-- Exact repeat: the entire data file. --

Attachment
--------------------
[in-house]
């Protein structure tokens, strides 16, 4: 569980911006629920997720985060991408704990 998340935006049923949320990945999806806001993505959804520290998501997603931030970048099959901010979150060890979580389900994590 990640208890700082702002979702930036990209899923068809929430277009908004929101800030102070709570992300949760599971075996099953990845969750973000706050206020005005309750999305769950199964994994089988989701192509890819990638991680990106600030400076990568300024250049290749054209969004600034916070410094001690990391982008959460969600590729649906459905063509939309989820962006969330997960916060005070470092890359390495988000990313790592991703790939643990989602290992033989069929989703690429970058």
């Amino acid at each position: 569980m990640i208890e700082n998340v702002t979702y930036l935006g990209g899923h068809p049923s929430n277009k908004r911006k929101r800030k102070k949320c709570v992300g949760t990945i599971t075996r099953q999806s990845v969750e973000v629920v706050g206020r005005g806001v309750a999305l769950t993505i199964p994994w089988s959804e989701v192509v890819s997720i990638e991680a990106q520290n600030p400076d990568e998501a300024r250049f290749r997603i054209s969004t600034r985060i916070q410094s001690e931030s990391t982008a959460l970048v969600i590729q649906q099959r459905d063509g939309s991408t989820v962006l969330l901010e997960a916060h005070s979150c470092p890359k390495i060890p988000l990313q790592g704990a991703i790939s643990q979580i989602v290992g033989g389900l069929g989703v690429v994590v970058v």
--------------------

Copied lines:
[in-house]
């Protein structure tokens, strides 16, 4: 569980911006629920997720985060991408704990 998340935006049923949320990945999806806001993505959804520290998501997603931030970048099959901010979150060890979580389900994590 990640208890700082702002979702930036990209899923068809929430277009908004929101800030102070709570992300949760599971075996099953990845969750973000706050206020005005309750999305769950199964994994089988989701192509890819990638991680990106600030400076990568300024250049290749054209969004600034916070410094001690990391982008959460969600590729649906459905063509939309989820962006969330997960916060005070470092890359390495988000990313790592991703790939643990989602290992033989069929989703690429970058």
């Amino acid at each position: 569980m990640i208890e700082n998340v702002t979702y930036l935006g990209g899923h068809p049923s929430n277009k908004r911006k929101r800030k102070k949320c709570v992300g949760t990945i599971t075996r099953q999806s990845v969750e973000v629920v706050g206020r005005g806001v309750a999305l769950t993505i199964p994994w089988s959804e989701v192509v890819s997720i990638e991680a990106q520290n600030p400076d990568e998501a300024r250049f290749r997603i054209s969004t600034r985060i916070q410094s001690e931030s990391t982008a959460l970048v969600i590729q649906q099959r459905d063509g939309s991408t989820v962006l969330l901010e997960a916060h005070s979150c470092p890359k390495i060890p988000l990313q790592g704990a991703i790939s643990q979580i989602v290992g033989g389900l069929g989703v690429v994590v970058v």